17. Section 13A(1), which it is convenient to set out together with section 13A(2), provides as follows:
18. It is to be noted that the persons to whom residential accommodation with nursing is to be provided under section 13A are not those who fall within the definition of "a relevant person" for the purposes of section 12. They are persons who appear to the local authority to be in need of such accommodation by reason of the conditions described in section 13A(1). Furthermore, in contrast to section 12(1), which permits a local authority to provide residential and other establishments as general social welfare services, it does not enable the local authority themselves to provide accommodation where nursing is provided. The power which is given to the local authority by this section is restricted to a power to arrange for the provision of the accommodation by an organisation or person of the kind described in section 13A(2). These two features of section 13A indicate that it is a free-standing provision, the characteristics of which are more narrowly defined than those of section 12 which sets out the general social welfare duties of the local authority. Further support for this view is to be found in the opening words of section 13A(1), which state that it is "without prejudice to section 12 of this Act". Its provisions are not to be read either as restricted by or as cutting down the wider powers which are to be found in section 12.
19. Section 12A on the other hand applies generally, wherever it appears to a local authority that any person for whom they are under a duty or have a power to provide or secure the provision of community care services may be in need of such services. So it applies both to the provision of general social welfare services under section 12 and to the provision of residential accommodation with nursing under section 13A.
20. Finally it should be noted that section 22 of the National Assistance Act 1948 requires local authorities in England and Wales to charge for residential accommodation which has been provided or arranged by them under Part III of that Act. Section 87(3) of the 1968 Act provides that accommodation provided under that Act is to be regarded for that purpose as accommodation provided under Part III of the 1948 Act. So the charging provisions in section 22 and the regulations made under that section, which are now to be found in the 1992 Regulations, apply to Scotland also.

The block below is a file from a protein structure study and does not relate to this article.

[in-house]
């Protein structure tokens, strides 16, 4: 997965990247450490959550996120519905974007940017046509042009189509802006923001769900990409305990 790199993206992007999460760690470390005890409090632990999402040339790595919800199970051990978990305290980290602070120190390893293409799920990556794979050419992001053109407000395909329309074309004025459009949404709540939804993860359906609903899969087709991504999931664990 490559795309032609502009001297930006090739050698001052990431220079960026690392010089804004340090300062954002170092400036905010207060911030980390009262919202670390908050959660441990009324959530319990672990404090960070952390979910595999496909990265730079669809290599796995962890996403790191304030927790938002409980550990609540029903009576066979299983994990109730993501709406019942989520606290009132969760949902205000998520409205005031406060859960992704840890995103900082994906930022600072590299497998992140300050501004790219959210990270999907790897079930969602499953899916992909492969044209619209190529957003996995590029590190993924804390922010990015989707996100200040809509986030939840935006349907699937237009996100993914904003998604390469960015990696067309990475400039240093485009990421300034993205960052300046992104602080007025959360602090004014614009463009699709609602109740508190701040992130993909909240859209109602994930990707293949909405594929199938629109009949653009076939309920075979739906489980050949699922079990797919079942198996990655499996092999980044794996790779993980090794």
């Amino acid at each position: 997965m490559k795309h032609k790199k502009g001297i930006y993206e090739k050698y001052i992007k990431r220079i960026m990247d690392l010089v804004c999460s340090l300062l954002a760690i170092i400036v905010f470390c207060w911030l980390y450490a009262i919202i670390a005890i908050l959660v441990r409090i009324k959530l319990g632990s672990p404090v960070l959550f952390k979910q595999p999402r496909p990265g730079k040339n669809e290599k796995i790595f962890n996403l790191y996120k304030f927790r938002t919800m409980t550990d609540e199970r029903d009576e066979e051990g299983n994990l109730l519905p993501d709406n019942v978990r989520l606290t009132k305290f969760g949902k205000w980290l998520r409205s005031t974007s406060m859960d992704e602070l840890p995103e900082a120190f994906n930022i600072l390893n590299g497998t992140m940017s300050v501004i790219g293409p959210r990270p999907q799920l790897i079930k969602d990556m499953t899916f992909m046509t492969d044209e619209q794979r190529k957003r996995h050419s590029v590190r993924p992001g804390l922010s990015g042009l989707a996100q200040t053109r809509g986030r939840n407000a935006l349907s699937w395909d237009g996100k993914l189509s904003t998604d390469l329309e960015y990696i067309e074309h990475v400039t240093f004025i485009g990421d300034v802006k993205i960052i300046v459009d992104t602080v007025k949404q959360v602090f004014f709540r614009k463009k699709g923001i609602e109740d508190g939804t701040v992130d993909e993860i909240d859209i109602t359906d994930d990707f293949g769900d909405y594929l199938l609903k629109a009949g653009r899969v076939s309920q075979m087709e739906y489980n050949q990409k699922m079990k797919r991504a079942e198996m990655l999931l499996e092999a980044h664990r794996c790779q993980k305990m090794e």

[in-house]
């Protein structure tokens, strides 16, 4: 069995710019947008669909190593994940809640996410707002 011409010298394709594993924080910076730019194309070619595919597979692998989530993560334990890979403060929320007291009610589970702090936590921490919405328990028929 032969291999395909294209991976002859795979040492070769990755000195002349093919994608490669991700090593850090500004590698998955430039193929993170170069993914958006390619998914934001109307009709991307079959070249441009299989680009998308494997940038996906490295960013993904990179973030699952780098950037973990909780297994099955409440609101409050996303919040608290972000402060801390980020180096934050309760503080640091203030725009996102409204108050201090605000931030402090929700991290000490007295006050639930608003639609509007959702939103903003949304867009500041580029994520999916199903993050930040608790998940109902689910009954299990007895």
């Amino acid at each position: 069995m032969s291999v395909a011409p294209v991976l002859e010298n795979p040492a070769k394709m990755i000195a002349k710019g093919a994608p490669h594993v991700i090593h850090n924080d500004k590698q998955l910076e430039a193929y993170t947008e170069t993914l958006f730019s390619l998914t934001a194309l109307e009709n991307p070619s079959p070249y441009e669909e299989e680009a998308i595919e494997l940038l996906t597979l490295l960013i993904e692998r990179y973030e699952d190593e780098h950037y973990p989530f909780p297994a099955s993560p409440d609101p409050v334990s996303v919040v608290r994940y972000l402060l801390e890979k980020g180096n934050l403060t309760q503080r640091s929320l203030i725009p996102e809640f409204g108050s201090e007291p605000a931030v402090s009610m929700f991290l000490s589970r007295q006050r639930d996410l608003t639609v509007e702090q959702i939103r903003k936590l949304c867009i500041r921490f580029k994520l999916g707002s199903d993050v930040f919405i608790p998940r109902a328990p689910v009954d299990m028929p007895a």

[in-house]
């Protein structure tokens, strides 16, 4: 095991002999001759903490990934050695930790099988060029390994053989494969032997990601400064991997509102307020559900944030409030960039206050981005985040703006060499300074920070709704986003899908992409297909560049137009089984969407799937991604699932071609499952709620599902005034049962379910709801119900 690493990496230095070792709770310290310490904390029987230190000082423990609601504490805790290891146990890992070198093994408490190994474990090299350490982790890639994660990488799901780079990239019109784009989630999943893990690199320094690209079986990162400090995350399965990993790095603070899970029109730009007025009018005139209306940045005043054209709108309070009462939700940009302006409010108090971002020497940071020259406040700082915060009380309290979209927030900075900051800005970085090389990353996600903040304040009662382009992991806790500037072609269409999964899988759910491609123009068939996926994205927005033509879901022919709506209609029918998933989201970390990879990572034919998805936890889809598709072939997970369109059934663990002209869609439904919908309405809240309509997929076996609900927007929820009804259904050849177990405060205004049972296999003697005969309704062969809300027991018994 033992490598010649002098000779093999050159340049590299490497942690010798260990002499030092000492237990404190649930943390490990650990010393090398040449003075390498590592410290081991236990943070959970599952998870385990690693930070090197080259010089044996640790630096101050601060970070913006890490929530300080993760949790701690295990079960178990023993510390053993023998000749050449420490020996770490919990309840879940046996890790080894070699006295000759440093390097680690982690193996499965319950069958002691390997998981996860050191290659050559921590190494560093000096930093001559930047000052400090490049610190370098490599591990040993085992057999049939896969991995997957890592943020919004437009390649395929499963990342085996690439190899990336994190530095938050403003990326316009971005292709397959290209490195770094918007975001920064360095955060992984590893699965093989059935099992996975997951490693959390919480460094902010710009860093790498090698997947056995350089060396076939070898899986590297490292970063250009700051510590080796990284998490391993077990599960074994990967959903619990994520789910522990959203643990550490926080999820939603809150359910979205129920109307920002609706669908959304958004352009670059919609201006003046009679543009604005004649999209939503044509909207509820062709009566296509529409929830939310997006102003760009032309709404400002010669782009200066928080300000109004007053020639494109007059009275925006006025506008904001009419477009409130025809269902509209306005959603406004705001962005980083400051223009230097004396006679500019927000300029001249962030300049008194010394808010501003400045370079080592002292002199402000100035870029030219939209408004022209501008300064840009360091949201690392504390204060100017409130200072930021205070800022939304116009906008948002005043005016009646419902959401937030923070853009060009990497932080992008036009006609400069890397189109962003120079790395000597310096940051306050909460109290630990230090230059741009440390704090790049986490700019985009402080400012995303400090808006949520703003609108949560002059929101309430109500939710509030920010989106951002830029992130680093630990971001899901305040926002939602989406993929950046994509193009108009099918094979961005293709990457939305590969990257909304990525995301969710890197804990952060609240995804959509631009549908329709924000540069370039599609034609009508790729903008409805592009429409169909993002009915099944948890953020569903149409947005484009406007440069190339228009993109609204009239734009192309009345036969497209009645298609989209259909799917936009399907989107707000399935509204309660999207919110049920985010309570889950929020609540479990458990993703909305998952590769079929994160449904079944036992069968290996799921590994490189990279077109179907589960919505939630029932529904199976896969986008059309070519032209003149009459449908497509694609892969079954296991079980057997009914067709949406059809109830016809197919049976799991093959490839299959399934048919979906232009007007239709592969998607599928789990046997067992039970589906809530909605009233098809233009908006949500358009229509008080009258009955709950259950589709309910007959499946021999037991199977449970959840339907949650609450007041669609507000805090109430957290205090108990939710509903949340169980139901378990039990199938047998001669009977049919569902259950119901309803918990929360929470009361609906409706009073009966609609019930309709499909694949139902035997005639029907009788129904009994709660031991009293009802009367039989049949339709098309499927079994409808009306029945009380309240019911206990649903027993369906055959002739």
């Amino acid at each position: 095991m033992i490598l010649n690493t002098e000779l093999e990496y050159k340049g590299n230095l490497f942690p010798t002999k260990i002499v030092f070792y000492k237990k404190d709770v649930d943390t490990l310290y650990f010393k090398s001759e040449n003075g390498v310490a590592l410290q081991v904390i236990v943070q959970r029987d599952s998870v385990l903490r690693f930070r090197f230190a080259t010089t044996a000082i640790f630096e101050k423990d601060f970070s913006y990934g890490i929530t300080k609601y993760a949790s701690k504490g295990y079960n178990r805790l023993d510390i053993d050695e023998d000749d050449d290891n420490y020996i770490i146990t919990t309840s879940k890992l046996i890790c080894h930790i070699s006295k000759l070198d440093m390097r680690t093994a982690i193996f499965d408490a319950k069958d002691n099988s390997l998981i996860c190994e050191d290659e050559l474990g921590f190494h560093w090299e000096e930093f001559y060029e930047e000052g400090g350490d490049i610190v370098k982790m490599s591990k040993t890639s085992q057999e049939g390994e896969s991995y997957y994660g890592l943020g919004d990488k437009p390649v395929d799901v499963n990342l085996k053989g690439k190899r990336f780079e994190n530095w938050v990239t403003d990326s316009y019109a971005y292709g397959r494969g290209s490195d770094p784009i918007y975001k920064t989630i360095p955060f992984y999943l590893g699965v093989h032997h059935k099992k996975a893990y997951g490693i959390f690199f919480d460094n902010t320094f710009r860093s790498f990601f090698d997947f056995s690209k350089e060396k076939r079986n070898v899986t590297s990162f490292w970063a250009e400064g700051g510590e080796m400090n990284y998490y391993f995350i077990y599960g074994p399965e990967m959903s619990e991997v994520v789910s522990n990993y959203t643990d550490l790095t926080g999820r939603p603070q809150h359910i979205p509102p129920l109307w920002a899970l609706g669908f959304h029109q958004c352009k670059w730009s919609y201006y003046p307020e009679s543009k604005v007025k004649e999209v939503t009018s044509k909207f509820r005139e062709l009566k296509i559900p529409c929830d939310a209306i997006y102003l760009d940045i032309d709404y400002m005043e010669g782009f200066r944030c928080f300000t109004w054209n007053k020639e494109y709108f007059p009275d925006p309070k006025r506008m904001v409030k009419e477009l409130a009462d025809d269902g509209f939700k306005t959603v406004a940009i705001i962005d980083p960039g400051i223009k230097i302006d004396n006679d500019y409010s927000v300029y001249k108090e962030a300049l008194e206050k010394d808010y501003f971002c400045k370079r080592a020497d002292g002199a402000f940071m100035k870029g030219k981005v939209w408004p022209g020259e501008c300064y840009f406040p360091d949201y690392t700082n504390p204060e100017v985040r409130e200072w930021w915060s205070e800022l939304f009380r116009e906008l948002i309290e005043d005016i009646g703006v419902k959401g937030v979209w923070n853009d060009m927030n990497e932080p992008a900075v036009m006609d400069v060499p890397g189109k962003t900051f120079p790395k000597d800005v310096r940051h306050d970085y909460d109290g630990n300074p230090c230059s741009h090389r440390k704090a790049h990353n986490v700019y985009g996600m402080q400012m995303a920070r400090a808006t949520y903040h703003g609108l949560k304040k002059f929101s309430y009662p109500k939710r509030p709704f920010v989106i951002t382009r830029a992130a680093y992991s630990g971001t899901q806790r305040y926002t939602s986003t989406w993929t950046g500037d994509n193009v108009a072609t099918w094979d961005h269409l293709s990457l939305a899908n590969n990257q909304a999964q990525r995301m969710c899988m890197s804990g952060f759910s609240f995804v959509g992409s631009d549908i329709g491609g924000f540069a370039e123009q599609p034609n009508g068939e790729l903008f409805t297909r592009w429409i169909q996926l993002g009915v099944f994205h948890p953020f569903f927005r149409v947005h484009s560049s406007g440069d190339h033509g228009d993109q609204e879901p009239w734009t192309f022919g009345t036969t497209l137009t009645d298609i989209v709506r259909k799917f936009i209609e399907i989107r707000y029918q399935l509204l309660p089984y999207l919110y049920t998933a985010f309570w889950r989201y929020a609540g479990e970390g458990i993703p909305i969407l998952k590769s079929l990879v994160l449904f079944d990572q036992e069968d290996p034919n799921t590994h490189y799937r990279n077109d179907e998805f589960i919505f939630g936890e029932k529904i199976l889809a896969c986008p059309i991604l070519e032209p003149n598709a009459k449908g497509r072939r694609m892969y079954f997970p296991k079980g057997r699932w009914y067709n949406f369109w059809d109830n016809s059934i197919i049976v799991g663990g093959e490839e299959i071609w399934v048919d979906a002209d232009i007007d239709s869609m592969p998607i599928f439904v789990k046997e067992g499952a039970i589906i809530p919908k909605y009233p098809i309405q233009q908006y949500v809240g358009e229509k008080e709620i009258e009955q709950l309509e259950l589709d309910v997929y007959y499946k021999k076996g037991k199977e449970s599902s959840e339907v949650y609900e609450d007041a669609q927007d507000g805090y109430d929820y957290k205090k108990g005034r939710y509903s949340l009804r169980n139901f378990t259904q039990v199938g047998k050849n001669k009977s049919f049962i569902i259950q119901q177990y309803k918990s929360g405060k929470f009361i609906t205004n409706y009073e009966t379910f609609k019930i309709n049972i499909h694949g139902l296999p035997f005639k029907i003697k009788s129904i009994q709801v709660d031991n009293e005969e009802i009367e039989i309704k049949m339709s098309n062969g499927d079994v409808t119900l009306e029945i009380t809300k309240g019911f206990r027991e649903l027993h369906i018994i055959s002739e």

21. I take as my starting point Mr Bovey's argument that section 12A permits a local authority to take a person's financial resources into account in deciding whether or not to provide that person with residential accommodation with nursing under section 13A. The exercise which the local authority are directed to undertake is divided by section 12A(1) into two parts. They must first make an assessment of the needs of the person for the services which they can provide: section 12A(1)(a). Having regard to the results of that assessment, they must then decide whether the needs of that person call for the provision of any such services: section 12A(1)(b). Mr Bovey maintained that it was at the second stage that a person's financial resources could be taken into account, and that a local authority were under no obligation to provide any of these services to a person whose capital exceeded the capital limit for the purposes of section 22 of the National Assistance Act 1948.
22. The underlying principle is that eligibility for social services depends on need. But, as Mr Bovey pointed out, those who are able to do so are expected to pay for those services: R v Wandsworth London Borough Council, ex parte O  1 WLR 2539, 2555H per Hale LJ. These propositions are not in dispute. It is the next stage in his argument that gives rise to difficulty. He said that an assessment of the person's means was a necessary part of the process of deciding whether a person's needs "call for" the provision of any of the services. He said that the exercise to be undertaken under section 12A(1) was similar to that required by section 2(1) of the Chronically Sick and Disabled Persons Act 1970. In R v Gloucestershire County Council, Ex p Barry  AC 584, 597H-598B Lord Lloyd of Berwick said that among the factors that were relevant to the question whether it was necessary to make arrangements to meet a person's needs for the purposes of that exercise was the person's means. They might be being adequately met by a friend or relation, or he might be wealthy enough to meet his needs out of his own pocket. Mr Bovey maintained that the same approach was appropriate when a local authority were considering under section 12A(1)(b) whether the person's needs called for the provision of any community care services.
23. The First Division did not accept the argument that section 12A fell to be read in this way. In my opinion they were right not to do so. But I am unable to agree with the reasons which the Lord President gave for rejecting it at 2001 SLT 708, 714K-715G, paras 14 and 15. These reasons show that he was much influenced by the view that Parliament envisaged that the local authority have regard to the person's capital, not in the course of an exercise being conducted under section 12A, but in determining under section 12(3A) whether to provide assistance by way of residential accommodation for the purposes of section 12: p 715D-E. For reasons which I shall examine later, I do not share his view as to the nature of the exercise directed by section 12(3A). I also think that it has no bearing on a decision whether to provide residential accommodation with nursing under section 13A.